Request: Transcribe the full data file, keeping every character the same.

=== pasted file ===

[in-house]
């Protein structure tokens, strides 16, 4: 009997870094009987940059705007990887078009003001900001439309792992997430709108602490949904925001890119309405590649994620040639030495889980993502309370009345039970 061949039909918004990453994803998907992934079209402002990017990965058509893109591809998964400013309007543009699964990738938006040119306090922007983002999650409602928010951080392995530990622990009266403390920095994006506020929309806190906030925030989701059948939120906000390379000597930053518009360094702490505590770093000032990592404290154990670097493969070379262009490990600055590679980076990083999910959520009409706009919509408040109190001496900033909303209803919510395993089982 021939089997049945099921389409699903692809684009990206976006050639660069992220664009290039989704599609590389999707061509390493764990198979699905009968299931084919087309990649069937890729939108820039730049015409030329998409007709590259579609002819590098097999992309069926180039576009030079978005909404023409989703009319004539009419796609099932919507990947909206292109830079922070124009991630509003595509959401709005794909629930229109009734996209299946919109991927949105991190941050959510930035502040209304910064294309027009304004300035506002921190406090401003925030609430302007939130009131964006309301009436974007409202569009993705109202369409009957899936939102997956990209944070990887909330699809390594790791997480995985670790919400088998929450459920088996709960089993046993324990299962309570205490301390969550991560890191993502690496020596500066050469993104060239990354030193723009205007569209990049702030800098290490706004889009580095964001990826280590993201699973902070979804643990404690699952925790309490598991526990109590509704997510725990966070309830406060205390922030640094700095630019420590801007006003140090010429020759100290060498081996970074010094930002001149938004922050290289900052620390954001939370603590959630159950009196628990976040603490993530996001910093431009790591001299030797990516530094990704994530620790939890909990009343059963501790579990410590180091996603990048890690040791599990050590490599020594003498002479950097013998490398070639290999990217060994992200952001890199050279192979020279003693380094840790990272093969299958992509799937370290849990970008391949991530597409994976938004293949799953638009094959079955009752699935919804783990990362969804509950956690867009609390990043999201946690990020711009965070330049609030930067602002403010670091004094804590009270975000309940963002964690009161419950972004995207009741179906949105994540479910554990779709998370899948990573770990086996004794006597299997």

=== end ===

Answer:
[in-house]
């Protein structure tokens, strides 16, 4: 009997870094009987940059705007990887078009003001900001439309792992997430709108602490949904925001890119309405590649994620040639030495889980993502309370009345039970 061949039909918004990453994803998907992934079209402002990017990965058509893109591809998964400013309007543009699964990738938006040119306090922007983002999650409602928010951080392995530990622990009266403390920095994006506020929309806190906030925030989701059948939120906000390379000597930053518009360094702490505590770093000032990592404290154990670097493969070379262009490990600055590679980076990083999910959520009409706009919509408040109190001496900033909303209803919510395993089982 021939089997049945099921389409699903692809684009990206976006050639660069992220664009290039989704599609590389999707061509390493764990198979699905009968299931084919087309990649069937890729939108820039730049015409030329998409007709590259579609002819590098097999992309069926180039576009030079978005909404023409989703009319004539009419796609099932919507990947909206292109830079922070124009991630509003595509959401709005794909629930229109009734996209299946919109991927949105991190941050959510930035502040209304910064294309027009304004300035506002921190406090401003925030609430302007939130009131964006309301009436974007409202569009993705109202369409009957899936939102997956990209944070990887909330699809390594790791997480995985670790919400088998929450459920088996709960089993046993324990299962309570205490301390969550991560890191993502690496020596500066050469993104060239990354030193723009205007569209990049702030800098290490706004889009580095964001990826280590993201699973902070979804643990404690699952925790309490598991526990109590509704997510725990966070309830406060205390922030640094700095630019420590801007006003140090010429020759100290060498081996970074010094930002001149938004922050290289900052620390954001939370603590959630159950009196628990976040603490993530996001910093431009790591001299030797990516530094990704994530620790939890909990009343059963501790579990410590180091996603990048890690040791599990050590490599020594003498002479950097013998490398070639290999990217060994992200952001890199050279192979020279003693380094840790990272093969299958992509799937370290849990970008391949991530597409994976938004293949799953638009094959079955009752699935919804783990990362969804509950956690867009609390990043999201946690990020711009965070330049609030930067602002403010670091004094804590009270975000309940963002964690009161419950972004995207009741179906949105994540479910554990779709998370899948990573770990086996004794006597299997």